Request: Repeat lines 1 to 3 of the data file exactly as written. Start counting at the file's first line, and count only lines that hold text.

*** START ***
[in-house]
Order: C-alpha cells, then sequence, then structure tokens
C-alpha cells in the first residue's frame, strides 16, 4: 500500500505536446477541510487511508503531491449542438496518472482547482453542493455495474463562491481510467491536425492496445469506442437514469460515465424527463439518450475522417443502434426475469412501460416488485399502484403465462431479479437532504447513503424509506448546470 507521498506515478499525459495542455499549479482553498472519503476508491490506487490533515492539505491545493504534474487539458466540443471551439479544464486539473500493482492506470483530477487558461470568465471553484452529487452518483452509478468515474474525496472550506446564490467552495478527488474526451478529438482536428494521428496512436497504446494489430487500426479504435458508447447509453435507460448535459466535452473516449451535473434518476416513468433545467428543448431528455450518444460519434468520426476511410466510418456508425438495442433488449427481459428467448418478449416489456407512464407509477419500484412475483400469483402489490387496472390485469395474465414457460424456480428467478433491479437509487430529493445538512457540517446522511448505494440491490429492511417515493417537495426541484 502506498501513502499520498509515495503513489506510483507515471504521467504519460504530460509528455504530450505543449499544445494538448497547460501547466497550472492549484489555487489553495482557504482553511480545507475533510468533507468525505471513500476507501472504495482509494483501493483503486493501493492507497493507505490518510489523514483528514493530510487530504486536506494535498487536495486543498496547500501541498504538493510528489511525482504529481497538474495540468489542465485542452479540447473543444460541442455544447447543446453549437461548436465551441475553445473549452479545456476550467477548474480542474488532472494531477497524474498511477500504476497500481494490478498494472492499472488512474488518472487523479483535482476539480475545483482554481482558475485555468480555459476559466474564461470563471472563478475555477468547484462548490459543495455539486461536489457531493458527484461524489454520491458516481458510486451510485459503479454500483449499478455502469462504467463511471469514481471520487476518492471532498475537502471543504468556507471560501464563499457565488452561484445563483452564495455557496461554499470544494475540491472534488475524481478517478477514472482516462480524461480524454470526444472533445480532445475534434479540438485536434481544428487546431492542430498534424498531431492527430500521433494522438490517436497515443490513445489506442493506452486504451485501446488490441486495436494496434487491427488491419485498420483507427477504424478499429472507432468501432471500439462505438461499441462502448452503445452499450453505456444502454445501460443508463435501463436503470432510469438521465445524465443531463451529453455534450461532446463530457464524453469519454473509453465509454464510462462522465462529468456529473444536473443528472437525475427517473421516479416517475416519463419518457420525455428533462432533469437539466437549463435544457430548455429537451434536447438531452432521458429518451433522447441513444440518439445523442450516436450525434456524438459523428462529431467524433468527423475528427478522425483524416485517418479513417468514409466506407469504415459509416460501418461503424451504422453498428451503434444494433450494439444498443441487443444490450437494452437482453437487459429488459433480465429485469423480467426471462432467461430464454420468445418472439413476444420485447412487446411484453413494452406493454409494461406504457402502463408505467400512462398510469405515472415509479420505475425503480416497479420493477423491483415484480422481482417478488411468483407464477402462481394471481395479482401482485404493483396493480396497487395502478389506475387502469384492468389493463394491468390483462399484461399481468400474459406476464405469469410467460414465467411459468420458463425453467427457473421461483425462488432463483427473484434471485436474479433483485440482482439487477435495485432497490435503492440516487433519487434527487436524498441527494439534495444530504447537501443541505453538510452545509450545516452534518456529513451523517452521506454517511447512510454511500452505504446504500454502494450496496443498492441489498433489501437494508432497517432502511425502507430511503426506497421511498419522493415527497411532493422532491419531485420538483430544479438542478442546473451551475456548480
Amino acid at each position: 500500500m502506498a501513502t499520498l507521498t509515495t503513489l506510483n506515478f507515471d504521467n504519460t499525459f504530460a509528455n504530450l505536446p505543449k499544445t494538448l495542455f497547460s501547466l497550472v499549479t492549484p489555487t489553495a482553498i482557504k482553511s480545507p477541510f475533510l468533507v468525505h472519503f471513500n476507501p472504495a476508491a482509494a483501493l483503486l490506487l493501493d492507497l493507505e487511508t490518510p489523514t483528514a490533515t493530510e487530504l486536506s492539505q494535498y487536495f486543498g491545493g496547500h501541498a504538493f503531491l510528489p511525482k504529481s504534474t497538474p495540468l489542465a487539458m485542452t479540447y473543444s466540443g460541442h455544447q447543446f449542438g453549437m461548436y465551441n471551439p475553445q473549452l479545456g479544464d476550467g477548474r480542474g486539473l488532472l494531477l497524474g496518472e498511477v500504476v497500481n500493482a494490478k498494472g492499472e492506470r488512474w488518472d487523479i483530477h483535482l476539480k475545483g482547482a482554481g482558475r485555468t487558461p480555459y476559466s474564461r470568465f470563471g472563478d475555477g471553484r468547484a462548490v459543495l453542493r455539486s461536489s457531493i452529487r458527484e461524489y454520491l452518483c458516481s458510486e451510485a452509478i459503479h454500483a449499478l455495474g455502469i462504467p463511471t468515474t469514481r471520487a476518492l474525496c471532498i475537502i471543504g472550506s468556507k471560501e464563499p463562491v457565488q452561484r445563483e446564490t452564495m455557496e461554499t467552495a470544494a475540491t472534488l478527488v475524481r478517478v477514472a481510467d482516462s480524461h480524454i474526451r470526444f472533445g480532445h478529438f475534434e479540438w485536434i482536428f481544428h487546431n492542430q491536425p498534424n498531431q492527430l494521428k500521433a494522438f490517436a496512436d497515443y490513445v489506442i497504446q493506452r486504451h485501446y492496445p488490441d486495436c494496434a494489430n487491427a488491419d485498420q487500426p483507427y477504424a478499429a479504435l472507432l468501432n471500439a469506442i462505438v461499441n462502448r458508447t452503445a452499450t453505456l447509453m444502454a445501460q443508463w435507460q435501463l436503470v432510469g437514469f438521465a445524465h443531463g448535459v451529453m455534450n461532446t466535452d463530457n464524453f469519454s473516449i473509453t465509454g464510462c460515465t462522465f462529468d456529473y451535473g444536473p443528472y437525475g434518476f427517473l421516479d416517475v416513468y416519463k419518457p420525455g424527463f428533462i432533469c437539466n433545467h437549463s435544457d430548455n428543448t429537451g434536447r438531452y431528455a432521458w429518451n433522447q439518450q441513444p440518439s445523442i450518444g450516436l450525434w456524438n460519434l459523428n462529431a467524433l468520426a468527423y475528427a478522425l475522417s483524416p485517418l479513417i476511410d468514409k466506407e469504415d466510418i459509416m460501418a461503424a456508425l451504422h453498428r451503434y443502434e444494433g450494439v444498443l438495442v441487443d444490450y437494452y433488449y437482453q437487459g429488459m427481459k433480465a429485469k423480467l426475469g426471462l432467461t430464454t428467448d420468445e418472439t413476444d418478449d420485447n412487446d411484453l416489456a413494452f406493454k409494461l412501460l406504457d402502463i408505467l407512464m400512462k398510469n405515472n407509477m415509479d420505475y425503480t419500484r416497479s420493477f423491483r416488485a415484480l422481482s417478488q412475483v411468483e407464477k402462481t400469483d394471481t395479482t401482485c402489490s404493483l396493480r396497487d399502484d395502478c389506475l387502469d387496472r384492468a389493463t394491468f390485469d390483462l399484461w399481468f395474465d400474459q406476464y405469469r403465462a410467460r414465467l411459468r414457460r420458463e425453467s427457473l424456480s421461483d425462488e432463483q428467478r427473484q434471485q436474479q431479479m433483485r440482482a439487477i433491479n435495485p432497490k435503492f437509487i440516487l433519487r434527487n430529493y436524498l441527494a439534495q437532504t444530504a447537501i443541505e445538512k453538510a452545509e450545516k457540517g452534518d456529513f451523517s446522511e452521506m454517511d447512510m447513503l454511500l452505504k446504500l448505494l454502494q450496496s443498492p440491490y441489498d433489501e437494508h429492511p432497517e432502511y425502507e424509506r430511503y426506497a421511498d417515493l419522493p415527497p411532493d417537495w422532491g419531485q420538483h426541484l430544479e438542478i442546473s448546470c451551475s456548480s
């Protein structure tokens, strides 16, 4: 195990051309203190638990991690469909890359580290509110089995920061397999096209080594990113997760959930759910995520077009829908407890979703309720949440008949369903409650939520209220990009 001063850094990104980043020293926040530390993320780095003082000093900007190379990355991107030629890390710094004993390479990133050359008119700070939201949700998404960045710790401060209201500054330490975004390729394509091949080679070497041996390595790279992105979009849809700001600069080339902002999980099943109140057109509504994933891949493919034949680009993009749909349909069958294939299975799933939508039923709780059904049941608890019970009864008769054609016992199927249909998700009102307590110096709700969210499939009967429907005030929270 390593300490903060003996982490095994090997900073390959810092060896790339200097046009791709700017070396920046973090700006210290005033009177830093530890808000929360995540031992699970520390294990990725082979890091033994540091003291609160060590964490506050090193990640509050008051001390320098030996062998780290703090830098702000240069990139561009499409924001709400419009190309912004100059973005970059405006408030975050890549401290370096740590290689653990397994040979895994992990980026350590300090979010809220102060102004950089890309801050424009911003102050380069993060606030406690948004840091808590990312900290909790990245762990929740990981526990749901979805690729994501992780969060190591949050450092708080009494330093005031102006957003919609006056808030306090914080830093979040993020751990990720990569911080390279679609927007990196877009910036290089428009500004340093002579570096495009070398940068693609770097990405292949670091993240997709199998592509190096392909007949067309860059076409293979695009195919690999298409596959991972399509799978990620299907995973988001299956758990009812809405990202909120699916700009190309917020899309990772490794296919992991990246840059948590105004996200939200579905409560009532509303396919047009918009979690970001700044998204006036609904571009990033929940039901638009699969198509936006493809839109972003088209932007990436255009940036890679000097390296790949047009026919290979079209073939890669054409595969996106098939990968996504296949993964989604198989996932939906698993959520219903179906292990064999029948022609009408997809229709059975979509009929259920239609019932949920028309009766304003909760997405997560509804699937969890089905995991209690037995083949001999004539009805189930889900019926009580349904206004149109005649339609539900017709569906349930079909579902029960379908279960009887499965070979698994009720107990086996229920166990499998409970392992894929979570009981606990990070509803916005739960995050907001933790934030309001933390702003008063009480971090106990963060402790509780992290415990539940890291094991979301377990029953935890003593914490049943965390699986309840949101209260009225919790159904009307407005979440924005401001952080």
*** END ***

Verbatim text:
[in-house]
Order: C-alpha cells, then sequence, then structure tokens
C-alpha cells in the first residue's frame, strides 16, 4: 500500500505536446477541510487511508503531491449542438496518472482547482453542493455495474463562491481510467491536425492496445469506442437514469460515465424527463439518450475522417443502434426475469412501460416488485399502484403465462431479479437532504447513503424509506448546470 507521498506515478499525459495542455499549479482553498472519503476508491490506487490533515492539505491545493504534474487539458466540443471551439479544464486539473500493482492506470483530477487558461470568465471553484452529487452518483452509478468515474474525496472550506446564490467552495478527488474526451478529438482536428494521428496512436497504446494489430487500426479504435458508447447509453435507460448535459466535452473516449451535473434518476416513468433545467428543448431528455450518444460519434468520426476511410466510418456508425438495442433488449427481459428467448418478449416489456407512464407509477419500484412475483400469483402489490387496472390485469395474465414457460424456480428467478433491479437509487430529493445538512457540517446522511448505494440491490429492511417515493417537495426541484 502506498501513502499520498509515495503513489506510483507515471504521467504519460504530460509528455504530450505543449499544445494538448497547460501547466497550472492549484489555487489553495482557504482553511480545507475533510468533507468525505471513500476507501472504495482509494483501493483503486493501493492507497493507505490518510489523514483528514493530510487530504486536506494535498487536495486543498496547500501541498504538493510528489511525482504529481497538474495540468489542465485542452479540447473543444460541442455544447447543446453549437461548436465551441475553445473549452479545456476550467477548474480542474488532472494531477497524474498511477500504476497500481494490478498494472492499472488512474488518472487523479483535482476539480475545483482554481482558475485555468480555459476559466474564461470563471472563478475555477468547484462548490459543495455539486461536489457531493458527484461524489454520491458516481458510486451510485459503479454500483449499478455502469462504467463511471469514481471520487476518492471532498475537502471543504468556507471560501464563499457565488452561484445563483452564495455557496461554499470544494475540491472534488475524481478517478477514472482516462480524461480524454470526444472533445480532445475534434479540438485536434481544428487546431492542430498534424498531431492527430500521433494522438490517436497515443490513445489506442493506452486504451485501446488490441486495436494496434487491427488491419485498420483507427477504424478499429472507432468501432471500439462505438461499441462502448452503445452499450453505456444502454445501460443508463435501463436503470432510469438521465445524465443531463451529453455534450461532446463530457464524453469519454473509453465509454464510462462522465462529468456529473444536473443528472437525475427517473421516479416517475416519463419518457420525455428533462432533469437539466437549463435544457430548455429537451434536447438531452432521458429518451433522447441513444440518439445523442450516436450525434456524438459523428462529431467524433468527423475528427478522425483524416485517418479513417468514409466506407469504415459509416460501418461503424451504422453498428451503434444494433450494439444498443441487443444490450437494452437482453437487459429488459433480465429485469423480467426471462432467461430464454420468445418472439413476444420485447412487446411484453413494452406493454409494461406504457402502463408505467400512462398510469405515472415509479420505475425503480416497479420493477423491483415484480422481482417478488411468483407464477402462481394471481395479482401482485404493483396493480396497487395502478389506475387502469384492468389493463394491468390483462399484461399481468400474459406476464405469469410467460414465467411459468420458463425453467427457473421461483425462488432463483427473484434471485436474479433483485440482482439487477435495485432497490435503492440516487433519487434527487436524498441527494439534495444530504447537501443541505453538510452545509450545516452534518456529513451523517452521506454517511447512510454511500452505504446504500454502494450496496443498492441489498433489501437494508432497517432502511425502507430511503426506497421511498419522493415527497411532493422532491419531485420538483430544479438542478442546473451551475456548480